Appearing Tuesday with President Donald Trump in the White House Oval Office, Gov. Ron DeSantis said he will announce a plan Wednesday for the initial phase of Florida’s gradual reopening from the coronavirus pandemic.
Trump, meanwhile, suggested Florida could be “cutting off” travel from Brazil. DeSantis replied “not necessarily” about Florida imposing a travel ban from the South American country, which has seen a spike in cases of COVID-19, the deadly respiratory disease caused the coronavirus.
But DeSantis said airlines should be required to test passengers before they board international flights to keep people from bringing new cases to Florida.
“Maybe some of these airliners, it should be on them to check before they're getting on and coming to this country,” DeSantis said. “I mean, you've seen what happened with the China flight restrictions that kept a lot of people from seeding the West Coast.”
DeSantis and Trump, whose political partnership remains vital for the president’s reelection efforts this year in Florida, also agreed all airlines should follow Jet Blue, which next Monday will start requiring passengers to wear face masks or other protective facial coverings to try to assure travelers that flying is safe.
Trump on Tuesday praised DeSantis for doing a “spectacular job in Florida,” while the president has clashed with other governors, even criticizing Georgia Republican Gov. Brian Kemp for rushing a reopening.
DeSantis was equally as gracious, saying Florida and the White House have worked well in coordinating testing and protecting nursing home residents.
“That was really kind of state-conceived and executed, but with great federal support it’s made a difference,” DeSantis told Trump.
DeSantis touted the state’s testing for the coronavirus and said Florida’s hospital occupancy and fatality rates have been below expert predictions.
He also said he will use a report based on comments from his Re-Open Florida Task Force, which met last week, to roll out recommendations for reviving the economy after coronavirus-caused shutdowns.
“For Florida, going from where we are now to phase one is not a very big leap,” DeSantis said, reiterating comments from the past few days. “I think that will be a small step for us, but we're going to approach it in a very measured, thoughtful and data-driven way. And I think that’s what most of the folks throughout the state are looking for.”
DeSantis issued a 30-day stay-at-home order that expires Thursday, but he hasn’t given a hard date on when “non-essential” businesses can start to reopen and workers can return to their jobs.
He noted that with the closure of theme parks and other major businesses, the state has been fortunate to have “billions of dollars in reserve.”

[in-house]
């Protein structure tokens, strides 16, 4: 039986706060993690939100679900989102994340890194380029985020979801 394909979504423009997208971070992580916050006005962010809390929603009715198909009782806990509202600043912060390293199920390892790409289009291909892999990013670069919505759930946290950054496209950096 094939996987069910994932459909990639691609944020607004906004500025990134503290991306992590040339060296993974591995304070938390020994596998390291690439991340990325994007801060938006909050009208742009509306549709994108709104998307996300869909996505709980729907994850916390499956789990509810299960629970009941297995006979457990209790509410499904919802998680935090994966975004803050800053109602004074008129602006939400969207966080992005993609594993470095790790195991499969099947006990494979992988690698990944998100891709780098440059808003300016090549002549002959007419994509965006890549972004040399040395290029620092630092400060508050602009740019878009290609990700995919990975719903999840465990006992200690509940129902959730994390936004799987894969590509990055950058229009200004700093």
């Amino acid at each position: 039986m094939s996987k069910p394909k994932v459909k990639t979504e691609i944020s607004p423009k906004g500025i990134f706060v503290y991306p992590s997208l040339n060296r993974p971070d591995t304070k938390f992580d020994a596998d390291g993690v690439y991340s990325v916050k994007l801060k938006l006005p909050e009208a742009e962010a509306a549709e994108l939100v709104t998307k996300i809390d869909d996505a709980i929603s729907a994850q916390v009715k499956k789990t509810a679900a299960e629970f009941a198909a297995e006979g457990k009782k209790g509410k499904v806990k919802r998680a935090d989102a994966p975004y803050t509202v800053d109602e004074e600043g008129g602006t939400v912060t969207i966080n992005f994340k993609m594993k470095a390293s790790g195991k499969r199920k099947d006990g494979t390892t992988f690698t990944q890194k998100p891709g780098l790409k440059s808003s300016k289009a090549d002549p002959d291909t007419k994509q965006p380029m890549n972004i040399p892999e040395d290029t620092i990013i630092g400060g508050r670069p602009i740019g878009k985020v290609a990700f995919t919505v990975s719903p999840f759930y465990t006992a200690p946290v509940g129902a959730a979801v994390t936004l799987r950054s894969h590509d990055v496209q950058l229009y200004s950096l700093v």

“Even with that, you are facing a hit,” DeSantis acknowledged, before Trump chimed in that, “The fourth quarter (of the year) is going to be really strong, and I think next year is going to be a tremendous year.”
Asked about the impact of border closings, particularly on travel by Canadians into Florida, DeSantis said that will require rebuilding confidence in traveling.
“It's going to be done with an eye to making sure that we're not pretending that this virus just doesn't exist,” DeSantis said. “I mean, we have to make safety a priority.”
The Florida Democratic Party criticized DeSantis for traveling to the White House for “a victory tour with Donald Trump.”
“Apparently Trump and DeSantis find it appropriate to slap each other on the back while Floridians struggle to stay safe during this pandemic and navigate a broken unemployment system,” Florida Democratic Party Chairwoman Terrie Rizzo said in a prepared statement. “We need leadership, and we needed it months ago when Trump was first warned about this pandemic.”
The Florida Department of Health reported Tuesday that 32,846 people had tested positive for COVID-19, up 708 from Monday. Also, it reported 83 new deaths, bringing the total to 1,171.
As of Tuesday morning, the state Department of Economic Opportunity had received 1.94 million unemployment claims since March 15, with 824,412 considered “unique,” as some people have filed duplicate claims.
Of the unique claims, the state had processed 664,158, or 80.6 percent, and made weekly payments of up to $275 to 392,051 people, or 47.6 percent. About 37 percent of the processed applicants had been deemed ineligible for unemployment compensation.
DeSantis’ office this weekend collected suggestions from the public and members of his task force, which is dominated by elected officials, leaders of lobbying groups, and leaders of large organizations including Disney World, Universal Orlando, Publix, Florida Power & Light, AT&T, Tampa General Hospital, Raymond James Financial Services and Lockheed Martin.
Last week, members of the task force discussed the need for enhanced cleaning, a continued use of personal protection equipment such as masks and gloves and maintaining physical distancing, all of which could initially limit crowds in restaurants and other businesses.
On Monday, Agriculture Commissioner Nikki Fried, who submitted her own recommendations on reopening the state as she was not part of DeSantis’ task force, urged the governor to keep the reopening slow.
“People in the state of Florida are scared. They are scared about opening up too fast,” Fried, the only statewide elected Democrat, said. “In order for us to be able to open up, and really have an economic boost in our state, our citizens need to know that they are safe and that they have some type of reliance and belief in their leadership. Us not coming together makes them question what is really happening behind closed doors.”
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